Former HHS track coach enters TSSAA Hall of Fame

By Jeff Birchfield

   Almost 50 years ago, Dan Crowe organized the first-ever track team at Hampton. Twenty-five years ago, he coached the last of his three state championship teams at Kingsport Dobyns-Bennett. Today, he is among the latest class of inductees in the TSSAA Sports Hall of Fame.
   "I was humbled," said Crowe about receiving the Hall of Fame induction. "There are other people who deserve it as much or more. I was a little embarrassed by it, but I appreciated it."
   Although comparisons could be drawn with late Hall of Fame coach Buck Van Huss, who also had stints at both Hampton and Dobyns-Bennett, Crowe's path to the TSSAA Hall had different twists and turns.
   Born and raised in Horseshoe Community of Carter County, Crowe attended the one-room Horseshoe School until the school was consolidated with Siam Elementary. His secondary education came at Elizabethton High School, where he graduated as part of the Class of 1950.
   A detour soon followed as Crowe served in the U.S. Army during the Korean War and saw combat action with the 1st Calvary, 45th Division. When returning stateside, he attended ETSU on G.I. Bill where he earned Bachelor's and Masters degrees. Graduate work came later at Stetson University and UNC-Greensboro.
   His career as a teacher began at the two-room Fairview School in 1955. To encourage the local boys to attend school, Crowe had a concrete basketball court poured on school grounds. The ploy worked and Crowe became the school's basketball coach."
   In the way life comes full circle, the night Crowe was honored by the TSSAA, he was in attendance to see Unaka win the 2004 Class A state basketball championship.
   "It meant a little more to me than most," stated Crowe. "My wife (the former Wilma Lewis) was the valedictorian at Unaka in 1952 and it brought me back to my first coaching experience. The team won a game or two. That was exciting."
   After Fairview, Crowe would move on to Valley Forge Elementary and later Hampton High. At Hampton, he served as the Bulldogs' first ever track coach from 1956-'63.
   "We were close to having a tremendous team," Crowe recalled. "Ronnie Heaton still holds the fastest one-mile mark of any runner I coached. There were some great athletes at Hampton with all the things they accomplished in basketball. If they had another year, the track team could have been outstanding."
   After leaving Hampton, he and his wife moved to Winston-Salem where he taught at East Forsyth for four years. The Tri-Cities area was still home and they moved back in 1966, when Dobyns-Bennett needed a math teacher and a track coach just happened to be part of the deal.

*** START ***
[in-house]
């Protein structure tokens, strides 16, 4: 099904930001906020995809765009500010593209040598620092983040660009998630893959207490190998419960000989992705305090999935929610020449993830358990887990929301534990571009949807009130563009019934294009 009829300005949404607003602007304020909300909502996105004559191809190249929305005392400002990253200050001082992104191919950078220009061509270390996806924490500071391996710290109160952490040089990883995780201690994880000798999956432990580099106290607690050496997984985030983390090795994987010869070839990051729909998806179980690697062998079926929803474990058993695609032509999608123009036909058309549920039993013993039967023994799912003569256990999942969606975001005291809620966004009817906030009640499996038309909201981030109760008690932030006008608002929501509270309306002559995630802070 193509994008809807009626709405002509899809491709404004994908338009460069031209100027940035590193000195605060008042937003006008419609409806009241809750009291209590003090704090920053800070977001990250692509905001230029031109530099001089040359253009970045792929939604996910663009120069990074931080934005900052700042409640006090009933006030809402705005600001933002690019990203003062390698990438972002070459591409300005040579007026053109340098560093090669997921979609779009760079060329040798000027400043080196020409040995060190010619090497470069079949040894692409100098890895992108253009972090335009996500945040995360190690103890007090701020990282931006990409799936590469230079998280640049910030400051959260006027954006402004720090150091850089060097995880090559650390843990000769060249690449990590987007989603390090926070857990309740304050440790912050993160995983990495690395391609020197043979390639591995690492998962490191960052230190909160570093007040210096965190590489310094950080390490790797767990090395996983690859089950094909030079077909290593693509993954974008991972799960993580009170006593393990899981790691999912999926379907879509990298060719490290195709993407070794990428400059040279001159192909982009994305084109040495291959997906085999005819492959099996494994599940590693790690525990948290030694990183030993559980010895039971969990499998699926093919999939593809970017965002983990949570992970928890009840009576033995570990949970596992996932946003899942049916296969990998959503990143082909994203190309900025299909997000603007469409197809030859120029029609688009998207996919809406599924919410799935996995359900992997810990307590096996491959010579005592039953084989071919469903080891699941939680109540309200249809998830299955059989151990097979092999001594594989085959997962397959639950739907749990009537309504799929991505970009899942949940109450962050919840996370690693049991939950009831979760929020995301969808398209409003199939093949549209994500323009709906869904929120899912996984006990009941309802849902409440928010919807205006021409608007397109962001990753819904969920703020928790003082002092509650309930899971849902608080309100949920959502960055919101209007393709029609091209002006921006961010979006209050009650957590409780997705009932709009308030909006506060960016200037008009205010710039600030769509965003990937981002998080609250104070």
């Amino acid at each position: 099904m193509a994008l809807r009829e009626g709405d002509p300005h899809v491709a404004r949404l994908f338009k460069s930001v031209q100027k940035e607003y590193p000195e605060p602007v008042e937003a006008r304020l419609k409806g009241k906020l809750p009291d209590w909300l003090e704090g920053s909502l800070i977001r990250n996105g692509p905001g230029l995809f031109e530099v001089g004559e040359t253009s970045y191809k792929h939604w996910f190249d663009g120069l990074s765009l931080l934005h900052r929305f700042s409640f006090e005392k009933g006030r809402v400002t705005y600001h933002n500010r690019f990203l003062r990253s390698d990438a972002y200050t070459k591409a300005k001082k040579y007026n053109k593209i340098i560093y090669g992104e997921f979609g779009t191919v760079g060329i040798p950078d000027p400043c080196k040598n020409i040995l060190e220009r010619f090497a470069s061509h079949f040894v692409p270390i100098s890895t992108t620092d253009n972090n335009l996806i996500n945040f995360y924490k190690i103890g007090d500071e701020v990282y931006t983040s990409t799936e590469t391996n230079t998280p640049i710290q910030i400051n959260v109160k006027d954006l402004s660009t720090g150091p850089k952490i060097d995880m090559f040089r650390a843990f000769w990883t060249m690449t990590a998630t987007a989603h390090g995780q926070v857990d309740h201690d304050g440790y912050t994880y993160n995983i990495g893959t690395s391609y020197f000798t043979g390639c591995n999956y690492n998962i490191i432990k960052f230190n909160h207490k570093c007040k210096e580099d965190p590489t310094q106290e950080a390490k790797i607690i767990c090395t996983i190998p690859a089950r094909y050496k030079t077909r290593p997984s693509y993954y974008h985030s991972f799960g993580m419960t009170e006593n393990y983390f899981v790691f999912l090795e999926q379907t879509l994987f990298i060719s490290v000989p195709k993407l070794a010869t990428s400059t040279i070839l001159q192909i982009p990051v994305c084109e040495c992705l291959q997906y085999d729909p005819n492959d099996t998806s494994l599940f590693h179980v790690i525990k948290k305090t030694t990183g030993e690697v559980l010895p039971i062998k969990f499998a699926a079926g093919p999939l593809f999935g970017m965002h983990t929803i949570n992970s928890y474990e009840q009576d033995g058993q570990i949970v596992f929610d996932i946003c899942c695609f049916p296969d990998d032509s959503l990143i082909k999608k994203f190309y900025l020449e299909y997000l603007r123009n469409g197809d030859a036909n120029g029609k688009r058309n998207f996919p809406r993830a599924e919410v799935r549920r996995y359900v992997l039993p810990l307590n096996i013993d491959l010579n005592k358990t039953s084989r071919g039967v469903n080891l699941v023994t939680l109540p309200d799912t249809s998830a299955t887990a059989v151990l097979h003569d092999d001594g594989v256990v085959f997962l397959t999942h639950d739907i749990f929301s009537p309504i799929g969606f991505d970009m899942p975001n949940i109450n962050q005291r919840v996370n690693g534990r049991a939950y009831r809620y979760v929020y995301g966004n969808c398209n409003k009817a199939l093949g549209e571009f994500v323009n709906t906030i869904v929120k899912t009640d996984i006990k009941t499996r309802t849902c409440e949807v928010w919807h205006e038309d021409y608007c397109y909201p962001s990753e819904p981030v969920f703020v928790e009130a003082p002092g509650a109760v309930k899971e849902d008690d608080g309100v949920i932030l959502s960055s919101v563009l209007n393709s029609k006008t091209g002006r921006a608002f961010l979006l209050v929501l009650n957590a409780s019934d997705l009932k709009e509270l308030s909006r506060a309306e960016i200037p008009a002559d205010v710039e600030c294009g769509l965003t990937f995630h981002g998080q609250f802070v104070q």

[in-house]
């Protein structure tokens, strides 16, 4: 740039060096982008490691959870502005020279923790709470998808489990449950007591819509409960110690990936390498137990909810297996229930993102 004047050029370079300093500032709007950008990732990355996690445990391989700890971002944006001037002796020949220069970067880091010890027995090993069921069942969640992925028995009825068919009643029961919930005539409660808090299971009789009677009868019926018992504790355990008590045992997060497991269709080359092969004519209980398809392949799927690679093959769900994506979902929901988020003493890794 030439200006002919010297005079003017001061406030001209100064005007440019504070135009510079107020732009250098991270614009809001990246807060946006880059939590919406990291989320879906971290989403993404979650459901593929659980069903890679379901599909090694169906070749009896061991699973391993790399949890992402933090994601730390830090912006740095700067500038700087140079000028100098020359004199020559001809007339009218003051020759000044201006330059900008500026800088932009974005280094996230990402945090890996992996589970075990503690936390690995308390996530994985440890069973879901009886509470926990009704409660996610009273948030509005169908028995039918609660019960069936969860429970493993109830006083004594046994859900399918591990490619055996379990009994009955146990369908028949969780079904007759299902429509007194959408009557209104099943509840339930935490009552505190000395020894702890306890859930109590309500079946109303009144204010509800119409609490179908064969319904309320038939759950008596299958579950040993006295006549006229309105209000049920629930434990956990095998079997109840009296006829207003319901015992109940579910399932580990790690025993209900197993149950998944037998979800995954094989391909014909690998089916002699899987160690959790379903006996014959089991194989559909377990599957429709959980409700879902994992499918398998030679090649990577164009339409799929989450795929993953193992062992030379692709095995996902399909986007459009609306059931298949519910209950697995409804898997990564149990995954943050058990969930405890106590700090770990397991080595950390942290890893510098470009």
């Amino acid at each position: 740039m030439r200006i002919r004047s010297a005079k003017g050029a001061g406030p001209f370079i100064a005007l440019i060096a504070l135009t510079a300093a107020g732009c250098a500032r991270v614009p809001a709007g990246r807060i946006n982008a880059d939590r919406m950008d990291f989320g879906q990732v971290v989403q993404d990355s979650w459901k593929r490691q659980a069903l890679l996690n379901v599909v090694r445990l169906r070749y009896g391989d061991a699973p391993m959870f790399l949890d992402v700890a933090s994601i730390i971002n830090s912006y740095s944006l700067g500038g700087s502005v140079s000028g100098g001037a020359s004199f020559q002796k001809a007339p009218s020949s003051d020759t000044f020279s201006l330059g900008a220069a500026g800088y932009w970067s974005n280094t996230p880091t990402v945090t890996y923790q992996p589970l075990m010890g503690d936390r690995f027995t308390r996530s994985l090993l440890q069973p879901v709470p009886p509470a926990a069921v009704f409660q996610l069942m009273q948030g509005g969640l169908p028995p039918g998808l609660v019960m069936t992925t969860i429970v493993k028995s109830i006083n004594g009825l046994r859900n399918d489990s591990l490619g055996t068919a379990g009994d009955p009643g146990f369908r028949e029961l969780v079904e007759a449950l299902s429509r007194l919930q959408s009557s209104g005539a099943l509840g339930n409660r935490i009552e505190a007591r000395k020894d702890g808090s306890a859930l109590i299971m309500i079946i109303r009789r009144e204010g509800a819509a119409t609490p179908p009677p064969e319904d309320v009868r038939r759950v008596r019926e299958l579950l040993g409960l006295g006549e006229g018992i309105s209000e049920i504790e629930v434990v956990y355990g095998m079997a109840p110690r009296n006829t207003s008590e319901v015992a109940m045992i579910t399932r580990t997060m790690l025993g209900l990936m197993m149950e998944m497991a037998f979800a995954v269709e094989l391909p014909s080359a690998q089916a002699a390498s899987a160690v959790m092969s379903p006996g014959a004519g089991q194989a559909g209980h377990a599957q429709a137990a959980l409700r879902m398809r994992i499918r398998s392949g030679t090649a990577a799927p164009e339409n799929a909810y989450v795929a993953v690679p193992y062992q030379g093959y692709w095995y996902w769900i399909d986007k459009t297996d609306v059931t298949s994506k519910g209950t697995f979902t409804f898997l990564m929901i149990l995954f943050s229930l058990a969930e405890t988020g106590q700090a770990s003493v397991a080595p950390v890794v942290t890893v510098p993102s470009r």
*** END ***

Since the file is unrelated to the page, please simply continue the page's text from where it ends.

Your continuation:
It was one of the best deals, the Kingsport school ever made as Crowe would lead the team to three state championships in 1971, 1972 and 1979. He also coached cross-country, where the Indians twice attained state runner-up status. Over the course of his career, Crowe's teams won a total of 90-plus championships including 13 Big Ten titles.
   For three straight years (1970, '71, '72) he was selected East Tennessee Coach of the Year by the Knoxville Track Club.
   "You're fortunate to do that," said Crowe about winning the state title. "You have to have the people to do it. If I did anything good, it was to line up good competition. You can't be tough unless you run tough. I took the teams to the Florida Relays, the Duke-Durham Relays and all the top meets throughout the Southeast.
   "You try to achieve a winning tradition and have a training regime that prevents injury."
   The man for whom the Dan Crowe Relays are named also coached 50 all-state athletes with his top individual performer Darwin Bond undefeated in the 440 during a high school career that spanned 48 races. Bond, a three-time state champion and a two-time National Junior Olympic champion, won the prestigious Golden West race considered the ultimate for prep athletes.
   In the classroom Crowe was equally respected. He was named East Tennessee Teacher of the Year in 1985 and was one of only five teachers throughout America to be presented the Excellence in Teaching Award by the Carnegie Foundation in 1989.
   "It stemmed from a TV series, "War and Remembrance"," Crowe recalled about winning the Carnegie award. "We put on a display of World War II. We had banners, memorabilia and made it a fun thing. Most importantly the veterans who served knew they were appreciated."
   Among his major interests outside of teaching and coaching has been writing. Crowe has had several books and articles published, one in particular called "Whiz Wheels and A Cat Called Quick", combined his loves of track and poetry.
   "The writing started with a history of Siam Church on its 100th anniversary," said Crowe. "I took it one as a project and continued writing about the military, sports and poetry. There are millions of stories that need told. I deal mostly with oral history. "The Horseshoe People" is the favorite of my books."
   Crowe still has strong ties to this community as a member, teacher and deacon at Siam Baptist Church.
   "We still have property in Carter County," said Crowe. "We still call Siam our home church. It goes back to our parents being there, although they are now deceased, the early teaching in Carter County and how much I enjoyed it."